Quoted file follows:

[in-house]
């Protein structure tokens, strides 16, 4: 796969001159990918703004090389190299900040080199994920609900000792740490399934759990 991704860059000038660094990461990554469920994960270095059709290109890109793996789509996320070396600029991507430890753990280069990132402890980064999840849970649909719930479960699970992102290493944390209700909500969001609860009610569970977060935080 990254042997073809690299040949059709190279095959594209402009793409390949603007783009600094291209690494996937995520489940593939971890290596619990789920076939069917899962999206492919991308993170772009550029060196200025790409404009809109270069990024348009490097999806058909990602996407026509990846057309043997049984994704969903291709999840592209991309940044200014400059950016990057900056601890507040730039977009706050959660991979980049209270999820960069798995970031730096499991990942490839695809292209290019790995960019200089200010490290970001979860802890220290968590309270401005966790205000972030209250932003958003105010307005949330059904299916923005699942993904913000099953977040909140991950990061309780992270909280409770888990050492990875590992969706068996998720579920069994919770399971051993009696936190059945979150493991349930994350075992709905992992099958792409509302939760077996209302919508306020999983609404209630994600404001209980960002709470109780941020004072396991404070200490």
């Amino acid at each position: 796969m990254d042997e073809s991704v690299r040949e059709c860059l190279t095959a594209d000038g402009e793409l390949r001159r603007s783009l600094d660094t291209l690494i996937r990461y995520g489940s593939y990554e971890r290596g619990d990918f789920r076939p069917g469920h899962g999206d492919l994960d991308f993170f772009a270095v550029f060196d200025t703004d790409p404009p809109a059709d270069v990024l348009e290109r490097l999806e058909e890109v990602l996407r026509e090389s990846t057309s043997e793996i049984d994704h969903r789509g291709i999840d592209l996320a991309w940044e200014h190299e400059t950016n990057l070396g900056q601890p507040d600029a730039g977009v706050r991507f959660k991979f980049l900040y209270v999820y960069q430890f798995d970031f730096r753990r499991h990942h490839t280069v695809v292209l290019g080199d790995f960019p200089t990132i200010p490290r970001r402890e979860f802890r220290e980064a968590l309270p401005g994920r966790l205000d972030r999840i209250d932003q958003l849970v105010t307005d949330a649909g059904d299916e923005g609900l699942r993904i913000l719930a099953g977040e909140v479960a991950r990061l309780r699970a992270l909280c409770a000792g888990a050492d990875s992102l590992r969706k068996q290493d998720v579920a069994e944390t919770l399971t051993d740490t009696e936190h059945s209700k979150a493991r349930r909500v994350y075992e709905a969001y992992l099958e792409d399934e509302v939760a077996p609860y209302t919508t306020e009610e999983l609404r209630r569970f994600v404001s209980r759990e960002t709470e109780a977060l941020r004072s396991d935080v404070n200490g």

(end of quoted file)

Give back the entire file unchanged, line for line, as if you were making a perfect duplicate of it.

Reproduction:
[in-house]
């Protein structure tokens, strides 16, 4: 796969001159990918703004090389190299900040080199994920609900000792740490399934759990 991704860059000038660094990461990554469920994960270095059709290109890109793996789509996320070396600029991507430890753990280069990132402890980064999840849970649909719930479960699970992102290493944390209700909500969001609860009610569970977060935080 990254042997073809690299040949059709190279095959594209402009793409390949603007783009600094291209690494996937995520489940593939971890290596619990789920076939069917899962999206492919991308993170772009550029060196200025790409404009809109270069990024348009490097999806058909990602996407026509990846057309043997049984994704969903291709999840592209991309940044200014400059950016990057900056601890507040730039977009706050959660991979980049209270999820960069798995970031730096499991990942490839695809292209290019790995960019200089200010490290970001979860802890220290968590309270401005966790205000972030209250932003958003105010307005949330059904299916923005699942993904913000099953977040909140991950990061309780992270909280409770888990050492990875590992969706068996998720579920069994919770399971051993009696936190059945979150493991349930994350075992709905992992099958792409509302939760077996209302919508306020999983609404209630994600404001209980960002709470109780941020004072396991404070200490």
């Amino acid at each position: 796969m990254d042997e073809s991704v690299r040949e059709c860059l190279t095959a594209d000038g402009e793409l390949r001159r603007s783009l600094d660094t291209l690494i996937r990461y995520g489940s593939y990554e971890r290596g619990d990918f789920r076939p069917g469920h899962g999206d492919l994960d991308f993170f772009a270095v550029f060196d200025t703004d790409p404009p809109a059709d270069v990024l348009e290109r490097l999806e058909e890109v990602l996407r026509e090389s990846t057309s043997e793996i049984d994704h969903r789509g291709i999840d592209l996320a991309w940044e200014h190299e400059t950016n990057l070396g900056q601890p507040d600029a730039g977009v706050r991507f959660k991979f980049l900040y209270v999820y960069q430890f798995d970031f730096r753990r499991h990942h490839t280069v695809v292209l290019g080199d790995f960019p200089t990132i200010p490290r970001r402890e979860f802890r220290e980064a968590l309270p401005g994920r966790l205000d972030r999840i209250d932003q958003l849970v105010t307005d949330a649909g059904d299916e923005g609900l699942r993904i913000l719930a099953g977040e909140v479960a991950r990061l309780r699970a992270l909280c409770a000792g888990a050492d990875s992102l590992r969706k068996q290493d998720v579920a069994e944390t919770l399971t051993d740490t009696e936190h059945s209700k979150a493991r349930r909500v994350y075992e709905a969001y992992l099958e792409d399934e509302v939760a077996p609860y209302t919508t306020e009610e999983l609404r209630r569970f994600v404001s209980r759990e960002t709470e109780a977060l941020r004072s396991d935080v404070n200490g």